Alcohol I’d say under communism was not specific to the ouvrière class, to just the workers. It also reigned among the intelligentsia, intellectuals too, because during communism, let’s not forget, the censorship system was ubiquitous. You couldn’t publish anything without a censorial authority reading the text, eliminating whatever didn’t suit the regime. Or if the text was not eliminated in its entirety, words would be cut out. Words like blood, torture, prison, inmate, rape, knife, were all taboo. Thus, the intellectual who couldn’t express himself professionally, could instead reconstruct himself and resort to a form of bohemian escapism thru alcohol.
A notorious example of someone who became an alcoholic is the poet Nichita Stănescu, but in what sense?! Stănescu is actually a special case, a complicated case, because he was a great poet, an extremely talented poet, but at the same time, he became a protégé of the regime. The regime legitimized, promoted him, and not unjustly. He was, I repeat, a very deep, profound poet, but he was the anointed poet of the regime. He wasn’t a collaborator per se, but even though he wasn’t an informant or a secret policeman he was a protégé/darling of the regime. To be able to live with himself and survive, I think that’s where his alcoholism started. Probably, inside himself, there were some battles between accepting himself as a man of the regime, the officially consecrated poet, or being a poet true to his own nature. It seems to me he found the “Way of Alcohol” to survive the conflicts of reality.
During post-communism things changed a bit. Why do I say only a bit? Because during communism the alcoholics were not very visible. They were gathered in pubs and bars and private homes. You couldn’t see them on street. If one of them fainted or fell asleep on the street, as a rule the militia picked them up. They weren’t visible.
During post-communism the category of the clochards appeared, from the French, clochard. The clochard is a mix between the homeless and the alcoholic, the drunkard. The majority of clochards subsist by begging. They’d buy slosh of the worst quality with the small change they got by begging for food from charitable hands. Well, these are the ones visible on the streets now.
Psychologically, these individuals were embryos, fetuses without a uterus. These individuals see themselves as aborted fetuses, garbage creatures, after birth, pariahs, rejects, excrement. They knowingly handed in their resignation from the world and display a form of mourning for the self. Why? First, their breaking off manifests socially—they don’t have a job, they don’t have a home. Secondly, they broke-off from their own identity: they are not interested in their past; their future holds no concern for them, the present means drinking and surviving in the streets. And thirdly, a break-off from their own body: they are unkempt, ragged, hygiene is nil.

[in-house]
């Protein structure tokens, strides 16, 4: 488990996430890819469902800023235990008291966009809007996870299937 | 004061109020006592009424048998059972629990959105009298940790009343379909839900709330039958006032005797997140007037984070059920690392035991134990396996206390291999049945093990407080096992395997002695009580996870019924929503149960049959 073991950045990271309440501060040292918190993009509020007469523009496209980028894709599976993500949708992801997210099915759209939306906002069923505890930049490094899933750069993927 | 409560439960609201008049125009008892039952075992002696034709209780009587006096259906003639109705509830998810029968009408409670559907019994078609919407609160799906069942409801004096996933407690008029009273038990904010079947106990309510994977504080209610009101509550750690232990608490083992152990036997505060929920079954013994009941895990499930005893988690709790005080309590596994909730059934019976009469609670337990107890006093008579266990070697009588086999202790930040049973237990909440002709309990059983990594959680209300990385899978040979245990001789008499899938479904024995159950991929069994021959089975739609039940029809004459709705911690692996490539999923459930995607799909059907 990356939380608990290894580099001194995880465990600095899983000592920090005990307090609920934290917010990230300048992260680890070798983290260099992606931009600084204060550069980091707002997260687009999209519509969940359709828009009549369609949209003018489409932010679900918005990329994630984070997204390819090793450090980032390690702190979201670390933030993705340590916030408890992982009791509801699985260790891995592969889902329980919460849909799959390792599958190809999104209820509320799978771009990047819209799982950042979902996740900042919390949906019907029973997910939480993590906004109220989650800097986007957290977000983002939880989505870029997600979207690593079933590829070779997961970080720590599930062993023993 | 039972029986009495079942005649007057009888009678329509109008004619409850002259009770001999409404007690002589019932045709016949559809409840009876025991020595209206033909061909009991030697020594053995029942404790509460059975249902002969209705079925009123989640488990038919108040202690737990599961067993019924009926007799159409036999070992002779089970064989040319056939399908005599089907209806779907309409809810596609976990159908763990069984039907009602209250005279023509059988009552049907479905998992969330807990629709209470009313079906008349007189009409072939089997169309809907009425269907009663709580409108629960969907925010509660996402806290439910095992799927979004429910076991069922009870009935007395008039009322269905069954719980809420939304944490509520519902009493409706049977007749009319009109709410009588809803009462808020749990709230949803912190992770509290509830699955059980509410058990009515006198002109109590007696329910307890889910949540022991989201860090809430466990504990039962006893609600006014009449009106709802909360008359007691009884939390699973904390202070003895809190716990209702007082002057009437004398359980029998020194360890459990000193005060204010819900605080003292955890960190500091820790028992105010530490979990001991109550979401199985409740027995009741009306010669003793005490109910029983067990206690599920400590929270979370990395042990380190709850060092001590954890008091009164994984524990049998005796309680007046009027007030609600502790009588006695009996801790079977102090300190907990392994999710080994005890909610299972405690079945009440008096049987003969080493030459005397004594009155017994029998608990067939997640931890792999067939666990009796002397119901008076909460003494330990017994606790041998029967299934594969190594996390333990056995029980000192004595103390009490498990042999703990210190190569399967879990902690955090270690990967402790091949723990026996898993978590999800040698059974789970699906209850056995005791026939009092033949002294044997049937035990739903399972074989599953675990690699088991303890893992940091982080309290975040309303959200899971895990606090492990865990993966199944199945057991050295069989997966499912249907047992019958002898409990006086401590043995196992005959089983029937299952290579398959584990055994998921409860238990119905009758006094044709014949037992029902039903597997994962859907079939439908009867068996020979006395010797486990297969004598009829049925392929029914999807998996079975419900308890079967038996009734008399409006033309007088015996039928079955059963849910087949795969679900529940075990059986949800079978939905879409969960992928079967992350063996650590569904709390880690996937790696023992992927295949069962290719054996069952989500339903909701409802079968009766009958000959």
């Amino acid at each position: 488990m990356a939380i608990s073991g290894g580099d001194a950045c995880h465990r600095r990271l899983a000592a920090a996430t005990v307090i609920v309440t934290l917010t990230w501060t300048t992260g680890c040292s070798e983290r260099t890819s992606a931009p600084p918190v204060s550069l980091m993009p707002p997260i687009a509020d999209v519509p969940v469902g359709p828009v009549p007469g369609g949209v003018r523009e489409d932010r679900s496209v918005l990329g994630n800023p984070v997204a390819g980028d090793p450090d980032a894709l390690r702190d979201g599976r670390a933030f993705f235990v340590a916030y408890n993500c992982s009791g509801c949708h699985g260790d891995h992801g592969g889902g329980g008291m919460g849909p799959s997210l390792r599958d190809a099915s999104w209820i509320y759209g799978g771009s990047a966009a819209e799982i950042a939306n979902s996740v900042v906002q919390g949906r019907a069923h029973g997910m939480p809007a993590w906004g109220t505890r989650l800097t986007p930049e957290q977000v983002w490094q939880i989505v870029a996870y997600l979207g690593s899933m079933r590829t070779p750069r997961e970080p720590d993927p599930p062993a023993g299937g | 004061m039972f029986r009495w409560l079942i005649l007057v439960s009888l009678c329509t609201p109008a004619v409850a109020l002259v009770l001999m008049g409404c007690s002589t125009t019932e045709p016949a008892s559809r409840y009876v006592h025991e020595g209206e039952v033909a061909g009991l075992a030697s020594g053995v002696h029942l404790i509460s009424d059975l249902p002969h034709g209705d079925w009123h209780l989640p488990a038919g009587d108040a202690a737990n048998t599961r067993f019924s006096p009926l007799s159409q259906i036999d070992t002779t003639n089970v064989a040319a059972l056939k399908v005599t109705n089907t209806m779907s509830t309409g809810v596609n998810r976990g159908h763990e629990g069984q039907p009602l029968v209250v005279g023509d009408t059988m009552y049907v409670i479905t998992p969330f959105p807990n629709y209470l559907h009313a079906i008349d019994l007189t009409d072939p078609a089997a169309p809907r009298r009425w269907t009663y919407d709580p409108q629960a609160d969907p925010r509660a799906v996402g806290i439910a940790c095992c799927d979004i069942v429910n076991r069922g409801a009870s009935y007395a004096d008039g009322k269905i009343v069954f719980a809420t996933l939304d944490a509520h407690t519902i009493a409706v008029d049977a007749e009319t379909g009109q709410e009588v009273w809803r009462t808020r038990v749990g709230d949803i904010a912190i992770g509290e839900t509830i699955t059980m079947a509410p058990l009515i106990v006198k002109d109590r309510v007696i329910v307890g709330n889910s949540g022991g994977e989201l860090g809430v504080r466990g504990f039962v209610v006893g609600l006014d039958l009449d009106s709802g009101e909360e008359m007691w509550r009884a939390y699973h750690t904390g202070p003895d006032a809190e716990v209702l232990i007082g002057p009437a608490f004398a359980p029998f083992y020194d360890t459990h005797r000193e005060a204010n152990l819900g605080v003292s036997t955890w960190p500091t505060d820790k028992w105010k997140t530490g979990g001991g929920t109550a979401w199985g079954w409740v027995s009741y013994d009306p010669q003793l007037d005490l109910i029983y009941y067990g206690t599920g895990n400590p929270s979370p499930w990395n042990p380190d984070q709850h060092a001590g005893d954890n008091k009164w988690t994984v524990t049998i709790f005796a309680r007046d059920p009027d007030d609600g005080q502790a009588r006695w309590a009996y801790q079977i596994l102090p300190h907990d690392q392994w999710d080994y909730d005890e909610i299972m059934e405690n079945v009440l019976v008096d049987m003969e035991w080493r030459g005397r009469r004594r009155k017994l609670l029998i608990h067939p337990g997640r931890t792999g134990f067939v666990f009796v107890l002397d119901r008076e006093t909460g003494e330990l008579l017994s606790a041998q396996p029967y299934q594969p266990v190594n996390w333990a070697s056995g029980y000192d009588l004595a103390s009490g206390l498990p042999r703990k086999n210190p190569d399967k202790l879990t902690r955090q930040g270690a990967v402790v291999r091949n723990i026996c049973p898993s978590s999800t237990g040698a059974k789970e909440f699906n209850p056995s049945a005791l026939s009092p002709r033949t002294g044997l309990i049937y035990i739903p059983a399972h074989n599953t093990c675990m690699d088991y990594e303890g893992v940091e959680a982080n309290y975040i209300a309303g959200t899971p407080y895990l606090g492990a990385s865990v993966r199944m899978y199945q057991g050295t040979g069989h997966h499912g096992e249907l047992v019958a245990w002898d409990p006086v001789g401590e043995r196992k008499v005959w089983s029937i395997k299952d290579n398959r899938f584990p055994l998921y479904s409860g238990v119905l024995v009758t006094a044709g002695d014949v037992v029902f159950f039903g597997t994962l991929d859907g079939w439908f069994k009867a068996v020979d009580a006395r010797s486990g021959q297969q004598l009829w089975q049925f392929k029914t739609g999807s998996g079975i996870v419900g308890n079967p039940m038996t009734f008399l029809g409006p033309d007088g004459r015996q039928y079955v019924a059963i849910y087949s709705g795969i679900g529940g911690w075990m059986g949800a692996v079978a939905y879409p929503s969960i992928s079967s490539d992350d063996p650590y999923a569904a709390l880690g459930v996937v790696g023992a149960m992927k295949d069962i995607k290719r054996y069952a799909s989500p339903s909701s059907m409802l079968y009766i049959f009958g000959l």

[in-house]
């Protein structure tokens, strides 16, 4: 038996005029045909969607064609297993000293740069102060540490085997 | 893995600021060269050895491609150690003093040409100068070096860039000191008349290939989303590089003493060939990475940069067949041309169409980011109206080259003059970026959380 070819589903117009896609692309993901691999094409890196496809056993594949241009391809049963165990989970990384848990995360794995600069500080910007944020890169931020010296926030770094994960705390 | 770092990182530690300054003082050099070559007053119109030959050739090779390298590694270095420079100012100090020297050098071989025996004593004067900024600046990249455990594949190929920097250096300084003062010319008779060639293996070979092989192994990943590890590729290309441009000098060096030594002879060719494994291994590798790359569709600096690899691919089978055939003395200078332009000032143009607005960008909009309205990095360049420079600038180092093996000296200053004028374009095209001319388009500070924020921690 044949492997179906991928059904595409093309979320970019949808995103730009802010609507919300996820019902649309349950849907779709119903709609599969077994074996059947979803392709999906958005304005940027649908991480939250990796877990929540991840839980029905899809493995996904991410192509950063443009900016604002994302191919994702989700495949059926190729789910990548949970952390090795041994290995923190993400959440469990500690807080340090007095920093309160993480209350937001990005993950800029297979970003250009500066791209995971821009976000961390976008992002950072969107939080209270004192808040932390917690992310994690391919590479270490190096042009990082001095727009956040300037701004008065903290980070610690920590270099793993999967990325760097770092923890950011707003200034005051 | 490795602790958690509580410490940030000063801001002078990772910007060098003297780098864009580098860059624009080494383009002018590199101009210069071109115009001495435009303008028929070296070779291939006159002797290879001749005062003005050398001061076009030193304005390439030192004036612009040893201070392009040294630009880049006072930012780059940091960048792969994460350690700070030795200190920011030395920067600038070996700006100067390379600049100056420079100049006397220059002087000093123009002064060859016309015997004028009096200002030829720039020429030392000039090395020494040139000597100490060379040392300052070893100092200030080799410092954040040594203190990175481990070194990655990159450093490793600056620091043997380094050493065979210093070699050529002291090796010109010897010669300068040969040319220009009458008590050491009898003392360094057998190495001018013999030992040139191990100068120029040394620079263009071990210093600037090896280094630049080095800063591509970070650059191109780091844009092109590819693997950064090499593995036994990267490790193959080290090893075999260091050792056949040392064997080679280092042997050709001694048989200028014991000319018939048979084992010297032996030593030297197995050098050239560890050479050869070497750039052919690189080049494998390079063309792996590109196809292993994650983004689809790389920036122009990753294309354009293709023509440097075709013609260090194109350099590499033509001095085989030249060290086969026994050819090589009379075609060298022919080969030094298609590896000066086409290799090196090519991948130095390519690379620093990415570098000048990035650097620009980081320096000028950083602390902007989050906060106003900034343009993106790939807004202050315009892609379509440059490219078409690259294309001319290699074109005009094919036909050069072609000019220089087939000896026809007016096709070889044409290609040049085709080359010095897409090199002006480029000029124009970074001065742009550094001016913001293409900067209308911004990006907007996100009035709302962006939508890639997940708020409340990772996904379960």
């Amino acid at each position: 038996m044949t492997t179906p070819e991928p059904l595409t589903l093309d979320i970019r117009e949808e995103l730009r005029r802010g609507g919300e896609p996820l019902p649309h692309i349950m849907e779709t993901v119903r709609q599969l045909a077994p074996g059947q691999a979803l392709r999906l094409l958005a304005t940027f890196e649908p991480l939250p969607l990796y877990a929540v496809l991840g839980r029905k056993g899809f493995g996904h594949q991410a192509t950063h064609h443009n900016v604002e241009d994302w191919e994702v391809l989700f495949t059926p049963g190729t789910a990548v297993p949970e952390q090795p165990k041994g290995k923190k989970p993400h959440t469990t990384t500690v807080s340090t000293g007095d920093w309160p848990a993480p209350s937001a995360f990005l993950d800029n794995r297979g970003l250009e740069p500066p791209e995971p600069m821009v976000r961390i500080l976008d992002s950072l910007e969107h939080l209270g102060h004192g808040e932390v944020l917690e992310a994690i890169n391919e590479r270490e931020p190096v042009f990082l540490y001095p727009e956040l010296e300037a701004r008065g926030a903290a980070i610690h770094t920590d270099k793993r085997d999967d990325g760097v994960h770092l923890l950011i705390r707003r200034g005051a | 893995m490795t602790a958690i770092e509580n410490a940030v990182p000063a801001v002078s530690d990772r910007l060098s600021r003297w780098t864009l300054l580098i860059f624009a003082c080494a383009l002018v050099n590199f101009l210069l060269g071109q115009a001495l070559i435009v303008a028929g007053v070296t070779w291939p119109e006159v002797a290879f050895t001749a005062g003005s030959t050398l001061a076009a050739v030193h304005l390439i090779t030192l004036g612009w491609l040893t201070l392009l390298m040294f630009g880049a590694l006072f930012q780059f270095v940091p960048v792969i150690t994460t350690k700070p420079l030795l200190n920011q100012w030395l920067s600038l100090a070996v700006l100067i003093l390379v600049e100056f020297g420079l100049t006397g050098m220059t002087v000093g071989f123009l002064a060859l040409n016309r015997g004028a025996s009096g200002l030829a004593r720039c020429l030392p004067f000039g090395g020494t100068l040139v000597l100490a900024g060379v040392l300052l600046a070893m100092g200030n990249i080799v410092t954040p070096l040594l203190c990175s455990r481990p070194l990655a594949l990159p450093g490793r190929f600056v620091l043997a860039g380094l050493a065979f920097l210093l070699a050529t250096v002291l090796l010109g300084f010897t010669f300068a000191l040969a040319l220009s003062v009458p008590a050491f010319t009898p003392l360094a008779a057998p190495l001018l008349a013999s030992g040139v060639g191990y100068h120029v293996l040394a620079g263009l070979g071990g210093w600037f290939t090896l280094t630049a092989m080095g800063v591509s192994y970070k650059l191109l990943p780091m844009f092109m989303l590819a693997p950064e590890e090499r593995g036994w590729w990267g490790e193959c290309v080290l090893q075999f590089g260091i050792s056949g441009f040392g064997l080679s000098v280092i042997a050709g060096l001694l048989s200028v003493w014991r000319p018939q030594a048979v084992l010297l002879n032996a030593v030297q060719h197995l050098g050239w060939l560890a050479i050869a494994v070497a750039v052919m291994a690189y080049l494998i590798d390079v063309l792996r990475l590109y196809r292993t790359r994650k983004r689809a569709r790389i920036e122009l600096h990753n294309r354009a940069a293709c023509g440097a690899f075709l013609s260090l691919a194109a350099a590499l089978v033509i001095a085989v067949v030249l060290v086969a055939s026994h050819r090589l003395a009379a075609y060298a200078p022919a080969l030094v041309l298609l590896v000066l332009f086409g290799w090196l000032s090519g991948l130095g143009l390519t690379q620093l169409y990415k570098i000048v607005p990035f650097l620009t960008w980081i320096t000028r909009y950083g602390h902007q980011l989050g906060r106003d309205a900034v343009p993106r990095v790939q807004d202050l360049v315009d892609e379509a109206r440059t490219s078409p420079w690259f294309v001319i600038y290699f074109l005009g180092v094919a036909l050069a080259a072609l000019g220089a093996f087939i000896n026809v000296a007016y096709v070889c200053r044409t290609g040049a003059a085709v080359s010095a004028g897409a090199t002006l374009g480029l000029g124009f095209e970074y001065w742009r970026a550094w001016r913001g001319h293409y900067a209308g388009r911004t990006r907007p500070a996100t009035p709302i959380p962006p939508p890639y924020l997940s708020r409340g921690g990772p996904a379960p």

Patrick de Clerc is one of the French analysts who made this interpretation.
He built his career on these individuals with concepts like the expulsion from the uterus, the mourning of the self.
During post-communism a lot of alcoholism was caused by the restructuring of Romanian society. Many found themselves suddenly unemployed, losing their social identity, and they isolated in their own apartments. Some of them even lost their homes. So nowadays alcoholism in Romania, is largely caused by poverty and the high rates of unemployment.
Of course, we can talk about disorganized, dysfunctional families. Where the individuals can’t find role models failure intervenes, family failure, identity failure can solidify into alcoholism.
But I believe that alcoholism is caused more by the pressure of poverty.
During the last years of communism workers practically didn’t work anymore. They’d just sit about, waiting to pick up their salaries. They became indolent, lazy.
But communism couldn’t carry all this inactivity on its back anymore, isn’t it? Everyone was expected to work, earn their money, to deserve it!
Then after the fall of communism, many of the gigantic industrial areas all around the country closed down. Workers were given compensation checks, then unemployment benefits, but at a certain point people had to personally reconstruct their own lives, redefine their own social identity. And if they couldn’t, many of them found the “Path of Alcohol”.